THE PRESIDENT’S PERSPECTIVE - Darren Danyluk


Jan 22, 2021 Message to Members

“… doctors and lawyers and such”

My youngest daughter had a favourite song when she was very little, and this song experienced a ‘victory lap’ this week. Back then – after she’d been strapped into her car seat and I’d taken the helm – she would call out from behind me, “Daddy, play roch, chok, ow!” Now that was not the title of the song, but she can be forgiven for mispronouncing the lyric – she was three, and an elocution lesson for the singer wouldn’t have hurt! The lyric was the opening of a song, with a lead vocal that counted in the band, “…one, two, three, ow!”  Fifteen years later, my daughter and her classmates tossed their caps into the June air to the very same count of three. At that crescendo, with brains in their heads and feet in their shoes, they moved on to whatever would be next for them. In memory, our students are frozen in time and perpetually 18 years old. But, on occasion, we experience a blast from the past when paths cross once again.

Over the Winter break, a colleague had to deal with a challenging health concern. She spent  time with specialists, undergoing tests and receiving diagnoses. She had to spend time in a hospital, meeting with her health care providers (and was grateful for the welcome care she received). During one of the waiting periods in the hospital, she found herself chatting with the senior resident physician. As they talked, he discovered she was a school Principal, and she discovered that he had grown up in her school community. As you may expect, they soon realized they had met before … many years before when he was a child in her elementary school.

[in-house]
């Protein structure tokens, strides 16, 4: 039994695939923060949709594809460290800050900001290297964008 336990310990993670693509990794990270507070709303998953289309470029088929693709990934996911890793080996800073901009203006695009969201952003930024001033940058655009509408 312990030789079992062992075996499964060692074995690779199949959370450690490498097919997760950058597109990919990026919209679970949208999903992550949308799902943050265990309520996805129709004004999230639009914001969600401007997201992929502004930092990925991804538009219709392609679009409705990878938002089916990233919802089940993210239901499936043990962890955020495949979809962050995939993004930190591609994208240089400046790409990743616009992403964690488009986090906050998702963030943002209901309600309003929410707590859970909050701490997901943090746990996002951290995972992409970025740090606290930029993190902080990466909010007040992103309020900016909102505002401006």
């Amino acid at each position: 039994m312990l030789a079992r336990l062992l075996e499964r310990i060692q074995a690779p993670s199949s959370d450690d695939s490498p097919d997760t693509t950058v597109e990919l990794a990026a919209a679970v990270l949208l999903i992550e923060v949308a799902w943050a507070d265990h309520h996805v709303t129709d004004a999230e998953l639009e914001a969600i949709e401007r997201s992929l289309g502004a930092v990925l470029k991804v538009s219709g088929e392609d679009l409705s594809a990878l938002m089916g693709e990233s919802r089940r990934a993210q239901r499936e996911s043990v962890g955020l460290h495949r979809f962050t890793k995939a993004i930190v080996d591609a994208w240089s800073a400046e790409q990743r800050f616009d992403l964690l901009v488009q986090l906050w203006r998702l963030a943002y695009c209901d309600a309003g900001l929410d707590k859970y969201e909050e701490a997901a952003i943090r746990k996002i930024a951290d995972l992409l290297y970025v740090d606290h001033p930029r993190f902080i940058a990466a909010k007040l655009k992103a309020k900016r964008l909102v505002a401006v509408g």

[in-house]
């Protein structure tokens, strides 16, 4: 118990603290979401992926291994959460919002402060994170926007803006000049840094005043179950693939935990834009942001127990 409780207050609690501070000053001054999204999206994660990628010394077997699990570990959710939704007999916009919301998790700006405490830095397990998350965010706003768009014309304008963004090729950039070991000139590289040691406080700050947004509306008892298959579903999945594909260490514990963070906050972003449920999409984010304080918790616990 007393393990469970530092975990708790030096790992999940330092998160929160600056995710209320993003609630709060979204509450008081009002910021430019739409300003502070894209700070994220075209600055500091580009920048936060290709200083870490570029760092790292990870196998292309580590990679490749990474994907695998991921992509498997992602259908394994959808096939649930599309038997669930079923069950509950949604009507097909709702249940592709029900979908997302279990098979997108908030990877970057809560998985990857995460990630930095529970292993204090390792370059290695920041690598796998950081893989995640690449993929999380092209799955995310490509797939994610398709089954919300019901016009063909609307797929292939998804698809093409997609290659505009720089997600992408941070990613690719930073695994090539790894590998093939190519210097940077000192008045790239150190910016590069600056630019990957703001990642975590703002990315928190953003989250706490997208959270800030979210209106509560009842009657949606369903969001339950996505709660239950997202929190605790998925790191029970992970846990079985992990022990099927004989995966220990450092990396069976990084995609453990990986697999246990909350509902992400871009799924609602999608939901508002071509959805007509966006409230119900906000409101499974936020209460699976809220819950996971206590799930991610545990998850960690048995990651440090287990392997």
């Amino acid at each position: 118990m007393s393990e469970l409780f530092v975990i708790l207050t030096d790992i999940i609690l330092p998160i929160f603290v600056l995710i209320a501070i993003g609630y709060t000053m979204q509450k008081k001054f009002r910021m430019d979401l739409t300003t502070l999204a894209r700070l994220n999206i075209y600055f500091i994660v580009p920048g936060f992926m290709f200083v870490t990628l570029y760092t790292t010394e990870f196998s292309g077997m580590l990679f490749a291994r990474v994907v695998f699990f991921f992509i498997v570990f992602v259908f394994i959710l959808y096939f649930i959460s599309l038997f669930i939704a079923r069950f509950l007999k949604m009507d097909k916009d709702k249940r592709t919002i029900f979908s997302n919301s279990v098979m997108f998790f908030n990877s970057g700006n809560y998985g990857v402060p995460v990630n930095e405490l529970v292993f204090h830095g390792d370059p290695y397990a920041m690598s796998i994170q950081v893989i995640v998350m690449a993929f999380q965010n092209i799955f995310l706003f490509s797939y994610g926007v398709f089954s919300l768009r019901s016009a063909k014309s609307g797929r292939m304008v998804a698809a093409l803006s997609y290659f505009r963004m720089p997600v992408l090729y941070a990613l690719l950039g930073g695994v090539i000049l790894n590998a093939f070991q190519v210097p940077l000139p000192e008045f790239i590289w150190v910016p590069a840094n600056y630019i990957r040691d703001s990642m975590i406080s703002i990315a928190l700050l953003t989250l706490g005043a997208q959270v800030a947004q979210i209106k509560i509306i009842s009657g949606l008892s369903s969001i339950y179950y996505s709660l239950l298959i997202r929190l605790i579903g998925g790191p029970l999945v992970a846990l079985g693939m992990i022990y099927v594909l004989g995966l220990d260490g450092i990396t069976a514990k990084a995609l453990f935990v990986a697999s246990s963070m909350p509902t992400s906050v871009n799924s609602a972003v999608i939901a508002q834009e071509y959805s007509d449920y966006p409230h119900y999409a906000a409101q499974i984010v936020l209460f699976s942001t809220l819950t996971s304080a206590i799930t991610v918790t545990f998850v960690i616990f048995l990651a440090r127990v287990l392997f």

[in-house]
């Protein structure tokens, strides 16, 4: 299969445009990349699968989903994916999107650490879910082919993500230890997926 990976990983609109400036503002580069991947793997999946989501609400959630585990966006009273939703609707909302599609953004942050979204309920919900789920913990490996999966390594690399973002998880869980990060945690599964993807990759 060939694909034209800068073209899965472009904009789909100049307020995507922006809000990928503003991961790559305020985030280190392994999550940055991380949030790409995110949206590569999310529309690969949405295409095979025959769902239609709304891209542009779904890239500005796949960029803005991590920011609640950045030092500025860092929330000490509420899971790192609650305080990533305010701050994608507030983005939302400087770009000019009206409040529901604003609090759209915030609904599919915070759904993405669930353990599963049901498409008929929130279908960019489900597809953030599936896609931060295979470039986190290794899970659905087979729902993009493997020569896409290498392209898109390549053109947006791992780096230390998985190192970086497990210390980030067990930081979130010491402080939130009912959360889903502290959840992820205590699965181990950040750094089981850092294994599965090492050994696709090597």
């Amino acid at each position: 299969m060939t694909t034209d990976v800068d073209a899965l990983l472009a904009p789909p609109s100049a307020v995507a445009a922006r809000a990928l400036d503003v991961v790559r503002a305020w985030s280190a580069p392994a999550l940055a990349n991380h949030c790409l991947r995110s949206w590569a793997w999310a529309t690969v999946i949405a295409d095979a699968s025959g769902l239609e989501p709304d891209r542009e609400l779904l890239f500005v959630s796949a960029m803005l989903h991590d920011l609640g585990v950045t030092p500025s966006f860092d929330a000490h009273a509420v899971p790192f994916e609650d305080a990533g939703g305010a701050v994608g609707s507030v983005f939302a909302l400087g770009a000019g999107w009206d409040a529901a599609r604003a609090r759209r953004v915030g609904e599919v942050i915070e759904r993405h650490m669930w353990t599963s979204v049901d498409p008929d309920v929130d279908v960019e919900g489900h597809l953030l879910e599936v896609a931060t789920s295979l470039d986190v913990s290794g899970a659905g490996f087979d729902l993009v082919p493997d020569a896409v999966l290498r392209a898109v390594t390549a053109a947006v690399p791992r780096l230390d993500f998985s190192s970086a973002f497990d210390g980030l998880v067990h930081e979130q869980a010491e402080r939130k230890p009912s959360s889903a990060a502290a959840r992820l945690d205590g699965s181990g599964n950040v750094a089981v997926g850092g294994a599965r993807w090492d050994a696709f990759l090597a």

I expect that we can all relate, having caught up with our former students years after the cap toss. Sometimes we read about them in the media, learning that they are representing Canada at the Olympics. Or, we hear their name during a livefeed event with NASA. Or, we see their credit at the end of a Pixar reel. Or, they pick us up hitchhiking because we ran out of gas. Or, we just see them in our community with their family, living the life they have built. However it happens – and whatever time has unfolded for them – these moments touch us because we invested. As leaders in our school communities, we are privileged with the daily opportunity to invest in the lives of many young people. The investments we make during a global pandemic may be more crucial and more challenging than ever before. 

This week saw the inauguration of Joe Biden, the 46th President of the United States, and a number of musical performers were part of the day’s celebrations. One band was invited, after twenty-two years, to reunite for the event and perform a Biden family favourite that is significantly connected to their own personal struggles, and to the bruising road to the White House. It turns out that the song is a favourite of my daughter, too. You Only Get What You Give by the New Radicals – a ballad that begins with that memorable countdown – offers some apt words for our times: 

“The whole damn world could fall apart
 You’ll be okay, follow your heart
 You’re in harm’s way, I’m right behind 
  …
 What’s real can’t die
 You only get what you give”

The people we are investing in today will grow up, push on, and move away. It is rewarding to know that society will reap the dividends of our investments when they become nurses, electricians, actors or accountants … and maybe even cowboys.